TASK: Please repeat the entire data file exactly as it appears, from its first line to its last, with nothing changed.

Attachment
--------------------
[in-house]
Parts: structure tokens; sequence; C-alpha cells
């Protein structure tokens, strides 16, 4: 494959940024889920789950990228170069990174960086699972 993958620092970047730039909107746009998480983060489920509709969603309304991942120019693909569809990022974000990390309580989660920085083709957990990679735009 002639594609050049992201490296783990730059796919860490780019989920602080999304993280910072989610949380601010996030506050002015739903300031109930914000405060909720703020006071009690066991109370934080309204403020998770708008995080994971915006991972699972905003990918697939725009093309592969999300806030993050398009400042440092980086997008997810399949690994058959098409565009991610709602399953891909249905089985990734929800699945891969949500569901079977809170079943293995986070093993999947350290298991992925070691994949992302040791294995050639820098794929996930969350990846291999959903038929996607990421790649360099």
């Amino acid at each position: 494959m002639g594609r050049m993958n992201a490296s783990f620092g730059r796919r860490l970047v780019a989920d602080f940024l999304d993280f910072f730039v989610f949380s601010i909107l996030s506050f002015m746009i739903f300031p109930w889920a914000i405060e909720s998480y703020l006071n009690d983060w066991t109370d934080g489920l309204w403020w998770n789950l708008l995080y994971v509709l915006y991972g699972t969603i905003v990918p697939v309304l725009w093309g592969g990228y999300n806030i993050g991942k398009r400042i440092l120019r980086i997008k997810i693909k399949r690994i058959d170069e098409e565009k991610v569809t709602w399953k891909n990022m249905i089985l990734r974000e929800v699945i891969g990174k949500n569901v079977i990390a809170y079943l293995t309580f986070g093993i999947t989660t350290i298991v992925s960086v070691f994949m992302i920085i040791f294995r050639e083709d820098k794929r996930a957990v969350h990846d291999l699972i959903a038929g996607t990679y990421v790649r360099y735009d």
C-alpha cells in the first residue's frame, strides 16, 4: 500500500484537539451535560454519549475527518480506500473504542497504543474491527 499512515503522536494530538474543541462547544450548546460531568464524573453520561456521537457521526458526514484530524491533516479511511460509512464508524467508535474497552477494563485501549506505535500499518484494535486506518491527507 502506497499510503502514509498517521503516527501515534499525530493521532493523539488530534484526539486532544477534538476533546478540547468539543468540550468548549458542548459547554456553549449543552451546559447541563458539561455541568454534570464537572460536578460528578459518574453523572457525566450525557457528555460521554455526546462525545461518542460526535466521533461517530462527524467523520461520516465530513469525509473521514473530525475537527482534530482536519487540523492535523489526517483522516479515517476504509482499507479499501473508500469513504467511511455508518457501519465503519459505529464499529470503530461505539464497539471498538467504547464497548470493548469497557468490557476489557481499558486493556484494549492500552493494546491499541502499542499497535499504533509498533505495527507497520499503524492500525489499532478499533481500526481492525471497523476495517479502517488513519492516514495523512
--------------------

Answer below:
[in-house]
Parts: structure tokens; sequence; C-alpha cells
């Protein structure tokens, strides 16, 4: 494959940024889920789950990228170069990174960086699972 993958620092970047730039909107746009998480983060489920509709969603309304991942120019693909569809990022974000990390309580989660920085083709957990990679735009 002639594609050049992201490296783990730059796919860490780019989920602080999304993280910072989610949380601010996030506050002015739903300031109930914000405060909720703020006071009690066991109370934080309204403020998770708008995080994971915006991972699972905003990918697939725009093309592969999300806030993050398009400042440092980086997008997810399949690994058959098409565009991610709602399953891909249905089985990734929800699945891969949500569901079977809170079943293995986070093993999947350290298991992925070691994949992302040791294995050639820098794929996930969350990846291999959903038929996607990421790649360099």
């Amino acid at each position: 494959m002639g594609r050049m993958n992201a490296s783990f620092g730059r796919r860490l970047v780019a989920d602080f940024l999304d993280f910072f730039v989610f949380s601010i909107l996030s506050f002015m746009i739903f300031p109930w889920a914000i405060e909720s998480y703020l006071n009690d983060w066991t109370d934080g489920l309204w403020w998770n789950l708008l995080y994971v509709l915006y991972g699972t969603i905003v990918p697939v309304l725009w093309g592969g990228y999300n806030i993050g991942k398009r400042i440092l120019r980086i997008k997810i693909k399949r690994i058959d170069e098409e565009k991610v569809t709602w399953k891909n990022m249905i089985l990734r974000e929800v699945i891969g990174k949500n569901v079977i990390a809170y079943l293995t309580f986070g093993i999947t989660t350290i298991v992925s960086v070691f994949m992302i920085i040791f294995r050639e083709d820098k794929r996930a957990v969350h990846d291999l699972i959903a038929g996607t990679y990421v790649r360099y735009d």
C-alpha cells in the first residue's frame, strides 16, 4: 500500500484537539451535560454519549475527518480506500473504542497504543474491527 499512515503522536494530538474543541462547544450548546460531568464524573453520561456521537457521526458526514484530524491533516479511511460509512464508524467508535474497552477494563485501549506505535500499518484494535486506518491527507 502506497499510503502514509498517521503516527501515534499525530493521532493523539488530534484526539486532544477534538476533546478540547468539543468540550468548549458542548459547554456553549449543552451546559447541563458539561455541568454534570464537572460536578460528578459518574453523572457525566450525557457528555460521554455526546462525545461518542460526535466521533461517530462527524467523520461520516465530513469525509473521514473530525475537527482534530482536519487540523492535523489526517483522516479515517476504509482499507479499501473508500469513504467511511455508518457501519465503519459505529464499529470503530461505539464497539471498538467504547464497548470493548469497557468490557476489557481499558486493556484494549492500552493494546491499541502499542499497535499504533509498533505495527507497520499503524492500525489499532478499533481500526481492525471497523476495517479502517488513519492516514495523512